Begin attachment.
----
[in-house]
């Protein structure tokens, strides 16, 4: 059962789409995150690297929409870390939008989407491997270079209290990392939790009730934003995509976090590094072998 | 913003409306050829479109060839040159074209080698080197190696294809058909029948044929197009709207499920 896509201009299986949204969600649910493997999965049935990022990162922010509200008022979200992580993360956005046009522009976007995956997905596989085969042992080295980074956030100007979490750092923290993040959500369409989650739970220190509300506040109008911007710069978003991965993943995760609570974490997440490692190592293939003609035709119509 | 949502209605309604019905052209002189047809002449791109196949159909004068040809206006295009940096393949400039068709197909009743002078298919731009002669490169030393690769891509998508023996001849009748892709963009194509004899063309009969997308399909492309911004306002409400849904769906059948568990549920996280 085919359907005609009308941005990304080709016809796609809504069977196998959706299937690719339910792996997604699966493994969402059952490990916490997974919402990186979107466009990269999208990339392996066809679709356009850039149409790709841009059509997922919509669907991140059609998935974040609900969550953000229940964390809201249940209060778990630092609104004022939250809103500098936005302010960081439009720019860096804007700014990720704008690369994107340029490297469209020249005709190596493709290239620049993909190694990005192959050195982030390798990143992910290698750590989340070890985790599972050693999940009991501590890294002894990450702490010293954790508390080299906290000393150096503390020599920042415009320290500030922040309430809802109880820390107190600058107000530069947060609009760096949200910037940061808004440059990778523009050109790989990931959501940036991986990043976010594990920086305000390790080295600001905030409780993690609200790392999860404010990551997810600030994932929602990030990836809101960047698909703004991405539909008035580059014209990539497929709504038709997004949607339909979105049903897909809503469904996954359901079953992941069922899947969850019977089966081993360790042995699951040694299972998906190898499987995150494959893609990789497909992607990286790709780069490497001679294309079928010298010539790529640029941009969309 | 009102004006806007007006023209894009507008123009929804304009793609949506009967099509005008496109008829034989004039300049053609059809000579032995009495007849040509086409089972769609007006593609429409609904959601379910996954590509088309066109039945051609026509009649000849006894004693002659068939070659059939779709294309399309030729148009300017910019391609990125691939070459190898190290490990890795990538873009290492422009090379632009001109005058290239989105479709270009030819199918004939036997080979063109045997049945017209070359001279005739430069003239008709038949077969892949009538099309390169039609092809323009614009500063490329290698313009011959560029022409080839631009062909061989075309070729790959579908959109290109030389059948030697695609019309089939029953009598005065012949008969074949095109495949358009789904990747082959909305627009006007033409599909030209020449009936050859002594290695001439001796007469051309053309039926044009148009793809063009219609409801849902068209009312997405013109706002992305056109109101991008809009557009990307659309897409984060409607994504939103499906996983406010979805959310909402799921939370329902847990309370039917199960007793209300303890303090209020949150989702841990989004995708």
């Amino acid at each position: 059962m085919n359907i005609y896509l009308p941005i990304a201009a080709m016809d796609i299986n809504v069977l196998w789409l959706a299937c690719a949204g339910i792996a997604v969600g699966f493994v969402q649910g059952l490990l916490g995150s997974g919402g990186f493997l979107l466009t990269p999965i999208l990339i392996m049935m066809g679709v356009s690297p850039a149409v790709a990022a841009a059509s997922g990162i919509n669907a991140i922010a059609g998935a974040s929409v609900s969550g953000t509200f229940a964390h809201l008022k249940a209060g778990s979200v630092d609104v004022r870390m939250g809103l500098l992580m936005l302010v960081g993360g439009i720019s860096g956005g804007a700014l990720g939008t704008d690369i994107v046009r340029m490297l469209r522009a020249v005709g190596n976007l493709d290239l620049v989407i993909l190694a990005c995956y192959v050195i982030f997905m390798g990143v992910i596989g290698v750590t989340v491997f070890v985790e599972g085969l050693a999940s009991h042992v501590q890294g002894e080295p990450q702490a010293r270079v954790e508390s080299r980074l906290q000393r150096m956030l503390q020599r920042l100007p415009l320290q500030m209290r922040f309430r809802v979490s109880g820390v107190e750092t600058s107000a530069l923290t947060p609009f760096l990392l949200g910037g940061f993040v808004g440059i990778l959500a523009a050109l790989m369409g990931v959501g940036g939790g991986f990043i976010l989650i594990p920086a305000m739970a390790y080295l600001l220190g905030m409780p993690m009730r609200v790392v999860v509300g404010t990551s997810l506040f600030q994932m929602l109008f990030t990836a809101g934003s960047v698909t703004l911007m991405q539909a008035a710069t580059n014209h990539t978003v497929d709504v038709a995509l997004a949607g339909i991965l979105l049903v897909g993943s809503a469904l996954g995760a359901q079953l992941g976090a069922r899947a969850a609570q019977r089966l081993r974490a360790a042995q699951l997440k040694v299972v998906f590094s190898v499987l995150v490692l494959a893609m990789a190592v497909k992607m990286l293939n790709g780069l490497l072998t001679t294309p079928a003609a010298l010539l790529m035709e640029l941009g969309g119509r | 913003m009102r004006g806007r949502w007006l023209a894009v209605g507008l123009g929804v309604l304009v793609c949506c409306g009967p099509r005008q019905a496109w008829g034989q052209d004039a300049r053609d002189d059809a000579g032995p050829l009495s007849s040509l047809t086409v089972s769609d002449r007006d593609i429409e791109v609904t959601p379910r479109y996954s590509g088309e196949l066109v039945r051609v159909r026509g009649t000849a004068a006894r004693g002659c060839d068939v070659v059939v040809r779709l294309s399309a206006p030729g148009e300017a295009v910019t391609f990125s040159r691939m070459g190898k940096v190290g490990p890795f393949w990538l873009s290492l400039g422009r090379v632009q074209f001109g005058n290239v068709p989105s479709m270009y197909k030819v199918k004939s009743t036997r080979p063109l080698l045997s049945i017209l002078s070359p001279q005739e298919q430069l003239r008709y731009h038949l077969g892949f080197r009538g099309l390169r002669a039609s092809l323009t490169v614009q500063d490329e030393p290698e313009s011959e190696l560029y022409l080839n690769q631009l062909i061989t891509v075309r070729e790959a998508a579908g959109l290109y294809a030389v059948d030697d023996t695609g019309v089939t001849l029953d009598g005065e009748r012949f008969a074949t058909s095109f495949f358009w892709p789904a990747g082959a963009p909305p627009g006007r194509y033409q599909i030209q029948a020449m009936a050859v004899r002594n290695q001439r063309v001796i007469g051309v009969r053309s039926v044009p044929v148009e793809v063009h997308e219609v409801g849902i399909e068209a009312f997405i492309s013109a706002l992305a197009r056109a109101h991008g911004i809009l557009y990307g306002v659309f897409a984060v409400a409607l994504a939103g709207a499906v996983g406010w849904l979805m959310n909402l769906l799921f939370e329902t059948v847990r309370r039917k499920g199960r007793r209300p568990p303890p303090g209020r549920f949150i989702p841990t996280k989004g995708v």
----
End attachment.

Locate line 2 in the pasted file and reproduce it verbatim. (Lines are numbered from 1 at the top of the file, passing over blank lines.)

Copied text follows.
């Protein structure tokens, strides 16, 4: 059962789409995150690297929409870390939008989407491997270079209290990392939790009730934003995509976090590094072998 | 913003409306050829479109060839040159074209080698080197190696294809058909029948044929197009709207499920 896509201009299986949204969600649910493997999965049935990022990162922010509200008022979200992580993360956005046009522009976007995956997905596989085969042992080295980074956030100007979490750092923290993040959500369409989650739970220190509300506040109008911007710069978003991965993943995760609570974490997440490692190592293939003609035709119509 | 949502209605309604019905052209002189047809002449791109196949159909004068040809206006295009940096393949400039068709197909009743002078298919731009002669490169030393690769891509998508023996001849009748892709963009194509004899063309009969997308399909492309911004306002409400849904769906059948568990549920996280 085919359907005609009308941005990304080709016809796609809504069977196998959706299937690719339910792996997604699966493994969402059952490990916490997974919402990186979107466009990269999208990339392996066809679709356009850039149409790709841009059509997922919509669907991140059609998935974040609900969550953000229940964390809201249940209060778990630092609104004022939250809103500098936005302010960081439009720019860096804007700014990720704008690369994107340029490297469209020249005709190596493709290239620049993909190694990005192959050195982030390798990143992910290698750590989340070890985790599972050693999940009991501590890294002894990450702490010293954790508390080299906290000393150096503390020599920042415009320290500030922040309430809802109880820390107190600058107000530069947060609009760096949200910037940061808004440059990778523009050109790989990931959501940036991986990043976010594990920086305000390790080295600001905030409780993690609200790392999860404010990551997810600030994932929602990030990836809101960047698909703004991405539909008035580059014209990539497929709504038709997004949607339909979105049903897909809503469904996954359901079953992941069922899947969850019977089966081993360790042995699951040694299972998906190898499987995150494959893609990789497909992607990286790709780069490497001679294309079928010298010539790529640029941009969309 | 009102004006806007007006023209894009507008123009929804304009793609949506009967099509005008496109008829034989004039300049053609059809000579032995009495007849040509086409089972769609007006593609429409609904959601379910996954590509088309066109039945051609026509009649000849006894004693002659068939070659059939779709294309399309030729148009300017910019391609990125691939070459190898190290490990890795990538873009290492422009090379632009001109005058290239989105479709270009030819199918004939036997080979063109045997049945017209070359001279005739430069003239008709038949077969892949009538099309390169039609092809323009614009500063490329290698313009011959560029022409080839631009062909061989075309070729790959579908959109290109030389059948030697695609019309089939029953009598005065012949008969074949095109495949358009789904990747082959909305627009006007033409599909030209020449009936050859002594290695001439001796007469051309053309039926044009148009793809063009219609409801849902068209009312997405013109706002992305056109109101991008809009557009990307659309897409984060409607994504939103499906996983406010979805959310909402799921939370329902847990309370039917199960007793209300303890303090209020949150989702841990989004995708």